Professional boxing returned to New York after a 176-day absence on Saturday, Jan. 14, with a nine-fight card at Brooklyn’s Barclays Center. A co-promotion of DiBella Entertainment and Mayweather Promotions, the main event saw IBF 168-pound champion James DeGale square off against his WBC counterpart Badou Jack in a unification fight.
When the smoke cleared, there was no unified champion. Judge Glenn Feldman scored the bout for DeGale (114-112), but his colleagues Steve Weisfeld and Julie Lederman both had it 113-113, resulting in a majority draw. By rule, both fighters retain their titles.
The crowd booed the result. Badou Jack, who was roughly a 5/2 underdog in man-to-man betting, won them over with a spirited performance after falling behind early and many thought that he pulled it out of the fire when he knocked DeGale to the canvas in the final stanza, earning a 10-8 round. It was the first time in his career that DeGale had been knocked down.
The winner would supposedly defend his titles against Callum Smith but that bout is now in limbo. A rematch is in order, but Badou Jack has indicated his preference to move up to the light heavyweight division, so there may not be a second meeting.
DeGale vs. Jack was the capstone to a very strong show that bodes well for boxing in 2017. In the co-feature, 22-year-old Gervonta Davis showed that he is legit by snatching the IBF 130-pound title from defending champion Jose Pedraza with a seventh round stoppage. There was late money on Davis who went to post a small favorite, but there were many knowledgeable observers who thought that the young Baltimorean, a Floyd Mayweather protege, was taking too big of a jump at this stage of his career.
Heading in, Davis had answered the bell for only 43 rounds as a professional. By contrast, Puerto Rico’s Pedraza, undefeated at 22-0, was a veteran of five 12-round fights. But it immediately became clear that Davis had the faster and heavier hands and a more well-rounded game. A huge right hook sent Pedraza down in the seventh and he did not complain when the referee waved it off.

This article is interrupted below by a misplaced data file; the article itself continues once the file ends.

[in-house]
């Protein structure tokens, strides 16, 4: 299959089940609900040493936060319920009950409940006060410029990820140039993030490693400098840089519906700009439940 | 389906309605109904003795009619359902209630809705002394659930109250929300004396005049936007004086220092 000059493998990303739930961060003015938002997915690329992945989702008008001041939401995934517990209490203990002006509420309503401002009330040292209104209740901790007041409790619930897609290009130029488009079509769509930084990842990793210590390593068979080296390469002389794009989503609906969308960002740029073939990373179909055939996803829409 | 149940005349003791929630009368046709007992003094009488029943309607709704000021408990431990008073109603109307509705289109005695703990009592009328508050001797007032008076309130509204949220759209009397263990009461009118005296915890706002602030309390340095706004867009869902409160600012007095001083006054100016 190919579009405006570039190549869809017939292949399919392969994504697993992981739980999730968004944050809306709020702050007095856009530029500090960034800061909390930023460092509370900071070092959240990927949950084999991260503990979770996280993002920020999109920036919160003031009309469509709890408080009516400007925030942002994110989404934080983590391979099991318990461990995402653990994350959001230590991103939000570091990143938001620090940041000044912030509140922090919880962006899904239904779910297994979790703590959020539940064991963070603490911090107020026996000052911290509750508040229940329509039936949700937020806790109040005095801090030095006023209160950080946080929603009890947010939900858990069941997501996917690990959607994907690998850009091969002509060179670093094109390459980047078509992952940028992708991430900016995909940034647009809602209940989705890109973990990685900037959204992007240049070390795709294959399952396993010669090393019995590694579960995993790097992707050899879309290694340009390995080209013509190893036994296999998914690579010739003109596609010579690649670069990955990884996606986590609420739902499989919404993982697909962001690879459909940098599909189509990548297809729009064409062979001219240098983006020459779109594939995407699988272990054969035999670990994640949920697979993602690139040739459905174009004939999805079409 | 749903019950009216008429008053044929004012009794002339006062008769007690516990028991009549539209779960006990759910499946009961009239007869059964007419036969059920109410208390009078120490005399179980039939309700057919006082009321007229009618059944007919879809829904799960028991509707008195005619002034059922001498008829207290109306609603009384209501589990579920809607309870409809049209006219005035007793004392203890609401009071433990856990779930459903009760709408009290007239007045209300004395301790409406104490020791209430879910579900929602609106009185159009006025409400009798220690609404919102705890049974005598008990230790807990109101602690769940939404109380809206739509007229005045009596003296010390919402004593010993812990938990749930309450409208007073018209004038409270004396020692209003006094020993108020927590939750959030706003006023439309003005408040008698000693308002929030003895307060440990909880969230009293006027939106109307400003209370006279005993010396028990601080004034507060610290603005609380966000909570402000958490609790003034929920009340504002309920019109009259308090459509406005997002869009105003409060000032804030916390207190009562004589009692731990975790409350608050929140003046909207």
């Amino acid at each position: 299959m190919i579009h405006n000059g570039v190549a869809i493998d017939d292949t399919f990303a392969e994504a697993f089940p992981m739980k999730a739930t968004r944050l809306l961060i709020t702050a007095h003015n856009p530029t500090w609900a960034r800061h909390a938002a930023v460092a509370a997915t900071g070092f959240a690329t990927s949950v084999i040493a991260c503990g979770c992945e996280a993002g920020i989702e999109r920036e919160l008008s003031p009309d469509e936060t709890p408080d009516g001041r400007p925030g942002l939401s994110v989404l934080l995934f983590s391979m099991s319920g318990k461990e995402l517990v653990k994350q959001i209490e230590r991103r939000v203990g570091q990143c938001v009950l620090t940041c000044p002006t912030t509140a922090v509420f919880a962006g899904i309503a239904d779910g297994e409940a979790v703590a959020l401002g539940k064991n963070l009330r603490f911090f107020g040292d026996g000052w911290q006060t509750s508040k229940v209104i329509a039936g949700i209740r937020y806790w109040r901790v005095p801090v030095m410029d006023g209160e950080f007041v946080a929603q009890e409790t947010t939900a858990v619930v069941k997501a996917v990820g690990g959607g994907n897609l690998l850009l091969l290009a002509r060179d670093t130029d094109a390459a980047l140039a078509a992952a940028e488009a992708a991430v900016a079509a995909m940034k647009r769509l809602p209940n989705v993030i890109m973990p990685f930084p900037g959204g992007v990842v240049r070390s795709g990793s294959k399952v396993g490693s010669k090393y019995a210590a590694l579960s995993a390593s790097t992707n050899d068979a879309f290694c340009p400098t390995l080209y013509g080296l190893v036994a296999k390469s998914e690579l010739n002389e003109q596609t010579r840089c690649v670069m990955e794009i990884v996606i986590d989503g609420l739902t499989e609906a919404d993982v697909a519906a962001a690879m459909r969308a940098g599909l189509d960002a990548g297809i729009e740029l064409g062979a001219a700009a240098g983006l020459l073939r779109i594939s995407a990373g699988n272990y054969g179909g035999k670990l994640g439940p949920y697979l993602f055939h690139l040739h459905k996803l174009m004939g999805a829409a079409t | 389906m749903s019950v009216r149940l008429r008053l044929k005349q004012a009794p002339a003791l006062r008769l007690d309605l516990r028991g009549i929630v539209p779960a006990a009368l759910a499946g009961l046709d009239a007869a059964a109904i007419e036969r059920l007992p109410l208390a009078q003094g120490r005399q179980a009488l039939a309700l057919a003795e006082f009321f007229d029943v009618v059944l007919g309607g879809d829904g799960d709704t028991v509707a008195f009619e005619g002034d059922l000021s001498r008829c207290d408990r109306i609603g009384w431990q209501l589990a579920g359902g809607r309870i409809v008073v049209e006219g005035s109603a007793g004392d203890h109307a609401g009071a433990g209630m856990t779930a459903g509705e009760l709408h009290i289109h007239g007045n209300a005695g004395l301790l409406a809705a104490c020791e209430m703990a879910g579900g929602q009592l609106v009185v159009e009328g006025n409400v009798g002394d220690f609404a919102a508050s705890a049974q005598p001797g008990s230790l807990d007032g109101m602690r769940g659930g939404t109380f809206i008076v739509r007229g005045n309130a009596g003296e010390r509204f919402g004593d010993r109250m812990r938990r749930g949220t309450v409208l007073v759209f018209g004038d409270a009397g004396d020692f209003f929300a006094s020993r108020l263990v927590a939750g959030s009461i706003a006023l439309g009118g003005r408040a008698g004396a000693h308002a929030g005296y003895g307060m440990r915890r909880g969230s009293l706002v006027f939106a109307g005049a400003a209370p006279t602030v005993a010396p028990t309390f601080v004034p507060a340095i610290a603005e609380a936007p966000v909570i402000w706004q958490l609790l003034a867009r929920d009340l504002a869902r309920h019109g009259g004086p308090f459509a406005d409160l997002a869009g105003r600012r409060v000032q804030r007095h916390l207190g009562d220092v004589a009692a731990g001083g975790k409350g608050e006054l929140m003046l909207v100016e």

Davis advances to 17-0 with his 16th knockout in a performance so strong that it had folks taking about a match between him and the ever-improving Vasyl Lomachenko.
Serrano vs. Rivas
Brooklyn’s Amanda Serrano notched her 18th straight win while successfully defending her WBO World female 122-pound title with a 10 round unanimous decision over Mexico’s Yazmin Rivas. Serrano, now 31-1-1, had stopped her five previous opponents, but was unable to make it six straight vs. Rivas who declined to 35-10-1. Serrano won comfortably on the scorecards (99-91, 98-92, 97-93), but the sturdy Rivas gave a good account of herself in an entertaining fight.
In a middleweight contest between two undefeated prospects, Virginia’s Immanuwel Aleem (17-0-1) stopped Ievgen Khytrov in the sixth frame of a scheduled 10-rounder. A Brooklyn-based Ukrainian and former Olympian, Khytrov (14-0 going in) was hurt in the opening round and knocked to the canvas in round three, but he rallied and was very much in the fight until the fateful sixth round when Aleem knocked him down again, forcing the stoppage. Khytrov was the busier fighter, but in a major surprise it was the unheralded Aleem whose punches carried more steam. This was a great action fight.
Kownacki vs. Tufte
In an 8-round heavyweight fight, Adam Kownacki, a Brooklyn-based Pole, improved to 15-0 (12) with a second round stoppage of Joshua Tufte. A pudgy campaigner from Kernersville, North Carolina, Tufte (19-2) was willing but out-gunned.
Thomas Dulorme TKO 6 Brian Jones, 8 rounds, welterweights
Noel Murphy UD 6 Maxito Sainvil, welterweights
Kenny Robles UD 4 Latorie Woodberry, welterweights
Check out more boxing news on video at The Boxing Channel.